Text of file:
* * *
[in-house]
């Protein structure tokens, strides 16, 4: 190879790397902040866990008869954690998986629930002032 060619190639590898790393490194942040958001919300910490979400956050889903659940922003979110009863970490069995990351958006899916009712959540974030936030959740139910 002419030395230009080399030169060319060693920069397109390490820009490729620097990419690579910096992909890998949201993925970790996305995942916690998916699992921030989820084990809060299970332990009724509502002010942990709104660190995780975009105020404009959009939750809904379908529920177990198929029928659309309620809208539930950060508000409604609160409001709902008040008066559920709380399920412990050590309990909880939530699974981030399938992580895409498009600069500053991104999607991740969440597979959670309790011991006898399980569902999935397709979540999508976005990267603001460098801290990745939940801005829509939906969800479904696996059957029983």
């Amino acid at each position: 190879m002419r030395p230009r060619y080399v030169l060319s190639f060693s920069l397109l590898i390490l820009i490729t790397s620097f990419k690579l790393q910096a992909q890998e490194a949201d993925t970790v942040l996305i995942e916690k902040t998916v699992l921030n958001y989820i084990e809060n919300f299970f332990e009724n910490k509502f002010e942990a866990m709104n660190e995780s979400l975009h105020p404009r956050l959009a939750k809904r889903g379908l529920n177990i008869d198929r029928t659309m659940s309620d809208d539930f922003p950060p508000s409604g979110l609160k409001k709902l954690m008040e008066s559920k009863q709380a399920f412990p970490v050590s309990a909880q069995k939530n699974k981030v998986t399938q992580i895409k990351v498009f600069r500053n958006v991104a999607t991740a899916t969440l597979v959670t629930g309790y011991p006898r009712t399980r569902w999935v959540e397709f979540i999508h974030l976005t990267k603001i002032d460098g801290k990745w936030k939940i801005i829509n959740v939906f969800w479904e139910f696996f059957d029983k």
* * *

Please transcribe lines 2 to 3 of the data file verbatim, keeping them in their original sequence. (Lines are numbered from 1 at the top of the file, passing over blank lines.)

């Protein structure tokens, strides 16, 4: 190879790397902040866990008869954690998986629930002032 060619190639590898790393490194942040958001919300910490979400956050889903659940922003979110009863970490069995990351958006899916009712959540974030936030959740139910 002419030395230009080399030169060319060693920069397109390490820009490729620097990419690579910096992909890998949201993925970790996305995942916690998916699992921030989820084990809060299970332990009724509502002010942990709104660190995780975009105020404009959009939750809904379908529920177990198929029928659309309620809208539930950060508000409604609160409001709902008040008066559920709380399920412990050590309990909880939530699974981030399938992580895409498009600069500053991104999607991740969440597979959670309790011991006898399980569902999935397709979540999508976005990267603001460098801290990745939940801005829509939906969800479904696996059957029983």
């Amino acid at each position: 190879m002419r030395p230009r060619y080399v030169l060319s190639f060693s920069l397109l590898i390490l820009i490729t790397s620097f990419k690579l790393q910096a992909q890998e490194a949201d993925t970790v942040l996305i995942e916690k902040t998916v699992l921030n958001y989820i084990e809060n919300f299970f332990e009724n910490k509502f002010e942990a866990m709104n660190e995780s979400l975009h105020p404009r956050l959009a939750k809904r889903g379908l529920n177990i008869d198929r029928t659309m659940s309620d809208d539930f922003p950060p508000s409604g979110l609160k409001k709902l954690m008040e008066s559920k009863q709380a399920f412990p970490v050590s309990a909880q069995k939530n699974k981030v998986t399938q992580i895409k990351v498009f600069r500053n958006v991104a999607t991740a899916t969440l597979v959670t629930g309790y011991p006898r009712t399980r569902w999935v959540e397709f979540i999508h974030l976005t990267k603001i002032d460098g801290k990745w936030k939940i801005i829509n959740v939906f969800w479904e139910f696996f059957d029983k």